Another interesting figure in the portrayal of vulvas is Schiele. He experimented with nudes to try to discover himself as a painter. In the early 20th century, he painted Female Nude. This work has a striking colour use, with reds and yellows that capture your eyes way before you realize there is a naked woman there. Because of the position of the subject – a sort of mortuary figure – and the sensuality emanating from the figure’s look, it might be seen as a connection between death and sexuality. This is not the only naked figured he has made. Some of his drawings were apprehended by the police and considered pornographic. In this case, it is worth mentioning that he was imprisoned for seducing a 13-year-old girl (at the time, the age of consent was 14 years old). What an interesting character he was…
With the sexual revolution, second wave feminism and postmodern art, representations of nude bodies and genitalia, in general, have become more prominent. Very daring works, such as Interior Scroll by Carolee Schneemann, featured vaginas (yes, not vulva) in a challenging way, with the goal to make us reflect through shocking our expectations, assumptions and hegemonic ideas. In this performance, showcased for the first time in 1975 in New York, the artist reads an excerpt from her book Cezanne, She was a Great Painter. The reading is interrupted and the performer takes off the apron she was using and starts taking a scroll out of her vagina.
Many of these postmodern works have been analyzed through a feminist lens, which is fair enough and I believe necessary. Now, what if – and I’m here proposing, I know it well, a bold suggestion that might disturb people more than a woman taking a scroll out of her vagina – what if we normalize it? The idea here is that we start being okay around the representation of the human body – all of its parts.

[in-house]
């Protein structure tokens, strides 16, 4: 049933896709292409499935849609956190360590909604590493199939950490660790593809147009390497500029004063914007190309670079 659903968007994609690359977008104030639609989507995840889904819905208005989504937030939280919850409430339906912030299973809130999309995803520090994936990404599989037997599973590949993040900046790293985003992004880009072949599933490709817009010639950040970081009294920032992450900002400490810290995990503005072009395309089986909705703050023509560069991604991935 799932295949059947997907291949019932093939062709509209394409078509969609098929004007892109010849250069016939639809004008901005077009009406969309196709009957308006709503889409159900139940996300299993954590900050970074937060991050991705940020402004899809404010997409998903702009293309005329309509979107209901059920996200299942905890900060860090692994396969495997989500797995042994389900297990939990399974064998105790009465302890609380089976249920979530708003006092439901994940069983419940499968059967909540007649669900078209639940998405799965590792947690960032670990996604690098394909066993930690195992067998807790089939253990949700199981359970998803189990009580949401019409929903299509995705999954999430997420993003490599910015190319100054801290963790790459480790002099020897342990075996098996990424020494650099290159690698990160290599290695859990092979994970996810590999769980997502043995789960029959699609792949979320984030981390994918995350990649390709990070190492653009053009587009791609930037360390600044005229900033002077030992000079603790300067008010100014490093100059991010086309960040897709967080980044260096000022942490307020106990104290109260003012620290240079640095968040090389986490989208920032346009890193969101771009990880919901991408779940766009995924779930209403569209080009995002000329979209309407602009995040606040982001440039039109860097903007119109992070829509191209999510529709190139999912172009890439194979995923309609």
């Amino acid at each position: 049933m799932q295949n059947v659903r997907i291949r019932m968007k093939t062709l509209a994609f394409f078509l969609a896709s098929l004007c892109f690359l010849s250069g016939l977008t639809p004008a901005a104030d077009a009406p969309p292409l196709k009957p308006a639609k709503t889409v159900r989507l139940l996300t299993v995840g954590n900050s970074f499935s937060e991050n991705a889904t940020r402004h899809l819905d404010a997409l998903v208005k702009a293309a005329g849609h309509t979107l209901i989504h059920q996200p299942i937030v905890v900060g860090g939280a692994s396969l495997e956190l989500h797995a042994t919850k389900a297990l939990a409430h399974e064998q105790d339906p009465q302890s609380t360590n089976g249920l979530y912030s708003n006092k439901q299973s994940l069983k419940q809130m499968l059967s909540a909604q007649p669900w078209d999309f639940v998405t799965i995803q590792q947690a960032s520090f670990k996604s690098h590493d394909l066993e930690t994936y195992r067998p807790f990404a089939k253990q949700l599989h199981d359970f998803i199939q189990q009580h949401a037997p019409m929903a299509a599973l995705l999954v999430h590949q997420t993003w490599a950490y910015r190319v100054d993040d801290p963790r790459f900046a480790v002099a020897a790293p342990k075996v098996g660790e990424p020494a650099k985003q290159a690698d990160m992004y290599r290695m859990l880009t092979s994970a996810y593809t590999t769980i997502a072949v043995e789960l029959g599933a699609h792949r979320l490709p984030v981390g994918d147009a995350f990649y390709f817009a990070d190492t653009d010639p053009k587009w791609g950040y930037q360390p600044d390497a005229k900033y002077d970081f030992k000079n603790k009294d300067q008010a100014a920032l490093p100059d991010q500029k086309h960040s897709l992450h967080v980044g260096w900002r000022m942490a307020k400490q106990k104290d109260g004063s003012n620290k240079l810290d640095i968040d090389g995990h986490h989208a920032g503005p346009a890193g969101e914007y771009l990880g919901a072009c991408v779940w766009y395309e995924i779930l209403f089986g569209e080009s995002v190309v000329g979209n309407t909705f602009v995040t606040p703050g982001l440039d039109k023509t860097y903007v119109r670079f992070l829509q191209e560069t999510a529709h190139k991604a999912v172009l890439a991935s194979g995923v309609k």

What if portraying a female vulva was okay and it could be studied not only as a feminist work but as art? An artist wouldn’t have to be an activist for deciding to portrait a vulva. It could, instead, be considered normal to represent it as any other part of our constitutive material selves. We could focus, in such case, on not only the content, but actually think of the artistic techniques, as we do with any other work of art. Maybe, for that, we should study this part of our bodies a bit more (like actual anatomic and medical research), research about past representations and try to understand the meanings and symbolic meaning they carried, so we can reconceptualize such controversial body part in our present. Who knows, in this way, we might someday even see the representation of a clitoris in the Louvre.
Designed by: Nina Gueorguieva
Do you want to double-check the information you just received? Here are the sources the writer used.
Discovering the Humanities by Henry M. Sayre
Decoding the Sheela-na-gig by Georgia Rhoades